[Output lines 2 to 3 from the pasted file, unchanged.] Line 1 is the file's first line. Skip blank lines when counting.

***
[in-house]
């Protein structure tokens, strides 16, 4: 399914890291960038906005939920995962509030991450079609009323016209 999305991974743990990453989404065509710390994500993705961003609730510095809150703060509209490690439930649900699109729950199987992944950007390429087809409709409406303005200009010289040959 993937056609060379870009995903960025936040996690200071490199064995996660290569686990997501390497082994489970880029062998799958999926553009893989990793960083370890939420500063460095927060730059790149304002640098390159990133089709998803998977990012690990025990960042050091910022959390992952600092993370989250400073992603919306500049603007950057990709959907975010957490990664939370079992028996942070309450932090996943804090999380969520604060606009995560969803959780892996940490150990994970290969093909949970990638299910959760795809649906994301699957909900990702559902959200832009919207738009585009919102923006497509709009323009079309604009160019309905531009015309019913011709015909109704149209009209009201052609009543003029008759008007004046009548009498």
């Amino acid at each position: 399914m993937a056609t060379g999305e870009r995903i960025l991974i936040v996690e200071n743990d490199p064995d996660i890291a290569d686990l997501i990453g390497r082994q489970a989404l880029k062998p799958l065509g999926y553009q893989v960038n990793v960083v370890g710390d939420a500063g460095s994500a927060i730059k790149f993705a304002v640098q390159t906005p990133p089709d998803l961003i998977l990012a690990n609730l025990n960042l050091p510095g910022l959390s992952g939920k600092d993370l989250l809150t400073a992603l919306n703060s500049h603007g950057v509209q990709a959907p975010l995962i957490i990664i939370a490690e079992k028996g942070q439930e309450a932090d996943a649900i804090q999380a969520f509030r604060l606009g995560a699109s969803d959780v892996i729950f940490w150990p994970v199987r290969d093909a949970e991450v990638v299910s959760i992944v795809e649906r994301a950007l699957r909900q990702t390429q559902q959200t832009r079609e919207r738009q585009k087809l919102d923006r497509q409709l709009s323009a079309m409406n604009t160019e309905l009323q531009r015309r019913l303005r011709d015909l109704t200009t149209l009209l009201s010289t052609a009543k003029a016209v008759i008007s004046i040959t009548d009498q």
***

């Protein structure tokens, strides 16, 4: 399914890291960038906005939920995962509030991450079609009323016209 999305991974743990990453989404065509710390994500993705961003609730510095809150703060509209490690439930649900699109729950199987992944950007390429087809409709409406303005200009010289040959 993937056609060379870009995903960025936040996690200071490199064995996660290569686990997501390497082994489970880029062998799958999926553009893989990793960083370890939420500063460095927060730059790149304002640098390159990133089709998803998977990012690990025990960042050091910022959390992952600092993370989250400073992603919306500049603007950057990709959907975010957490990664939370079992028996942070309450932090996943804090999380969520604060606009995560969803959780892996940490150990994970290969093909949970990638299910959760795809649906994301699957909900990702559902959200832009919207738009585009919102923006497509709009323009079309604009160019309905531009015309019913011709015909109704149209009209009201052609009543003029008759008007004046009548009498």
């Amino acid at each position: 399914m993937a056609t060379g999305e870009r995903i960025l991974i936040v996690e200071n743990d490199p064995d996660i890291a290569d686990l997501i990453g390497r082994q489970a989404l880029k062998p799958l065509g999926y553009q893989v960038n990793v960083v370890g710390d939420a500063g460095s994500a927060i730059k790149f993705a304002v640098q390159t906005p990133p089709d998803l961003i998977l990012a690990n609730l025990n960042l050091p510095g910022l959390s992952g939920k600092d993370l989250l809150t400073a992603l919306n703060s500049h603007g950057v509209q990709a959907p975010l995962i957490i990664i939370a490690e079992k028996g942070q439930e309450a932090d996943a649900i804090q999380a969520f509030r604060l606009g995560a699109s969803d959780v892996i729950f940490w150990p994970v199987r290969d093909a949970e991450v990638v299910s959760i992944v795809e649906r994301a950007l699957r909900q990702t390429q559902q959200t832009r079609e919207r738009q585009k087809l919102d923006r497509q409709l709009s323009a079309m409406n604009t160019e309905l009323q531009r015309r019913l303005r011709d015909l109704t200009t149209l009209l009201s010289t052609a009543k003029a016209v008759i008007s004046i040959t009548d009498q």